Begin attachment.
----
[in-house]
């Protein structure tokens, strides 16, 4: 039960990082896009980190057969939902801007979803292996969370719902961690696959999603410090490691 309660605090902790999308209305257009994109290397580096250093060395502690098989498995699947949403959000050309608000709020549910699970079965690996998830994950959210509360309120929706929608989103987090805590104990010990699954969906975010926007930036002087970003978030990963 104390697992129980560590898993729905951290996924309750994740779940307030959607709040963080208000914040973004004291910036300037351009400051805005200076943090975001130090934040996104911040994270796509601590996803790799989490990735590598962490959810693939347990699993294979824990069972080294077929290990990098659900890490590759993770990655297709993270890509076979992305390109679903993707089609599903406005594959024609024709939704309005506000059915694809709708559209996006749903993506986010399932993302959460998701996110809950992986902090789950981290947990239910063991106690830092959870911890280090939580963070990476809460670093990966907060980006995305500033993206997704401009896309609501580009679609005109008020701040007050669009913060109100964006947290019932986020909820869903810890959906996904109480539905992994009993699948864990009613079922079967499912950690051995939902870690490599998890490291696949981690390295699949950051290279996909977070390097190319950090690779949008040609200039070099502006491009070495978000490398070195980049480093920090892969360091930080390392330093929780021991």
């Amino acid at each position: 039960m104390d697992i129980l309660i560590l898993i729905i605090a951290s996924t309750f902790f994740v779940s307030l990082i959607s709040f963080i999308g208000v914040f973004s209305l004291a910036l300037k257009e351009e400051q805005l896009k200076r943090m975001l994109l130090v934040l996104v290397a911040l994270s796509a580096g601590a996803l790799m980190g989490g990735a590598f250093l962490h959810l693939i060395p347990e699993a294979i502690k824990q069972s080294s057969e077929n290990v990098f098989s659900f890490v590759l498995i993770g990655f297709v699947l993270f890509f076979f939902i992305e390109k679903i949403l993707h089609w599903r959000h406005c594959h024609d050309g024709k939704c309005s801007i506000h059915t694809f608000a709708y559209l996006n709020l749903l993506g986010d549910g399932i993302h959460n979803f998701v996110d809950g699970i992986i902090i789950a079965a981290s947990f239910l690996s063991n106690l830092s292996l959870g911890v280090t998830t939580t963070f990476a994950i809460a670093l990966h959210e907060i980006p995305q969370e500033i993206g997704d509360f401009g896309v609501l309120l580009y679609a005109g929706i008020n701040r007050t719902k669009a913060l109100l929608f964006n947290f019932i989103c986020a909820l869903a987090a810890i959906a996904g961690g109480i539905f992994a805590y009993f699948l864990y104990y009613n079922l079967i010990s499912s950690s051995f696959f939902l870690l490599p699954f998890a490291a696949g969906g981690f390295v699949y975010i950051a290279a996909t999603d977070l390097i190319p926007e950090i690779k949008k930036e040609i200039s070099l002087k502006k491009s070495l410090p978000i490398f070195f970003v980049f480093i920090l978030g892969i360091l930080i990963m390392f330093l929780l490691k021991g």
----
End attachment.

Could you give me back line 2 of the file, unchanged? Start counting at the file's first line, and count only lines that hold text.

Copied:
């Protein structure tokens, strides 16, 4: 039960990082896009980190057969939902801007979803292996969370719902961690696959999603410090490691 309660605090902790999308209305257009994109290397580096250093060395502690098989498995699947949403959000050309608000709020549910699970079965690996998830994950959210509360309120929706929608989103987090805590104990010990699954969906975010926007930036002087970003978030990963 104390697992129980560590898993729905951290996924309750994740779940307030959607709040963080208000914040973004004291910036300037351009400051805005200076943090975001130090934040996104911040994270796509601590996803790799989490990735590598962490959810693939347990699993294979824990069972080294077929290990990098659900890490590759993770990655297709993270890509076979992305390109679903993707089609599903406005594959024609024709939704309005506000059915694809709708559209996006749903993506986010399932993302959460998701996110809950992986902090789950981290947990239910063991106690830092959870911890280090939580963070990476809460670093990966907060980006995305500033993206997704401009896309609501580009679609005109008020701040007050669009913060109100964006947290019932986020909820869903810890959906996904109480539905992994009993699948864990009613079922079967499912950690051995939902870690490599998890490291696949981690390295699949950051290279996909977070390097190319950090690779949008040609200039070099502006491009070495978000490398070195980049480093920090892969360091930080390392330093929780021991």